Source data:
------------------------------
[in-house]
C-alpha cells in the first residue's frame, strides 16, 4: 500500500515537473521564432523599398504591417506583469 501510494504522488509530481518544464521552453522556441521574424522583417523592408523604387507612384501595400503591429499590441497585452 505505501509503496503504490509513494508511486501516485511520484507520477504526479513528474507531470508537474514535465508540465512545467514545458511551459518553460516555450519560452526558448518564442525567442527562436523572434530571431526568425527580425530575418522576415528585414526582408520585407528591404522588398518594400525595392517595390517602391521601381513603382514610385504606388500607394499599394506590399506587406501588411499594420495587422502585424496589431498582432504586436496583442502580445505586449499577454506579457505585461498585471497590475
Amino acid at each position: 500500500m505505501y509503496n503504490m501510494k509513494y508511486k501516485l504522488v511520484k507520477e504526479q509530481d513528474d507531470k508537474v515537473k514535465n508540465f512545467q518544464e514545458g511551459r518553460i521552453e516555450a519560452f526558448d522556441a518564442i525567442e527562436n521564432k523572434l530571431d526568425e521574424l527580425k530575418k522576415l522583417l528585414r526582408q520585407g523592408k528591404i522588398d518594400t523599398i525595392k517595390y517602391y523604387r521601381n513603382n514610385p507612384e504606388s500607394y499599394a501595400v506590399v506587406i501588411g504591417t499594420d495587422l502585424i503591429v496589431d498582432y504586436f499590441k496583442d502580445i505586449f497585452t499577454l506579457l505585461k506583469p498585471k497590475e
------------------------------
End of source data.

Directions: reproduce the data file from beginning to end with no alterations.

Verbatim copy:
[in-house]
C-alpha cells in the first residue's frame, strides 16, 4: 500500500515537473521564432523599398504591417506583469 501510494504522488509530481518544464521552453522556441521574424522583417523592408523604387507612384501595400503591429499590441497585452 505505501509503496503504490509513494508511486501516485511520484507520477504526479513528474507531470508537474514535465508540465512545467514545458511551459518553460516555450519560452526558448518564442525567442527562436523572434530571431526568425527580425530575418522576415528585414526582408520585407528591404522588398518594400525595392517595390517602391521601381513603382514610385504606388500607394499599394506590399506587406501588411499594420495587422502585424496589431498582432504586436496583442502580445505586449499577454506579457505585461498585471497590475
Amino acid at each position: 500500500m505505501y509503496n503504490m501510494k509513494y508511486k501516485l504522488v511520484k507520477e504526479q509530481d513528474d507531470k508537474v515537473k514535465n508540465f512545467q518544464e514545458g511551459r518553460i521552453e516555450a519560452f526558448d522556441a518564442i525567442e527562436n521564432k523572434l530571431d526568425e521574424l527580425k530575418k522576415l522583417l528585414r526582408q520585407g523592408k528591404i522588398d518594400t523599398i525595392k517595390y517602391y523604387r521601381n513603382n514610385p507612384e504606388s500607394y499599394a501595400v506590399v506587406i501588411g504591417t499594420d495587422l502585424i503591429v496589431d498582432y504586436f499590441k496583442d502580445i505586449f497585452t499577454l506579457l505585461k506583469p498585471k497590475e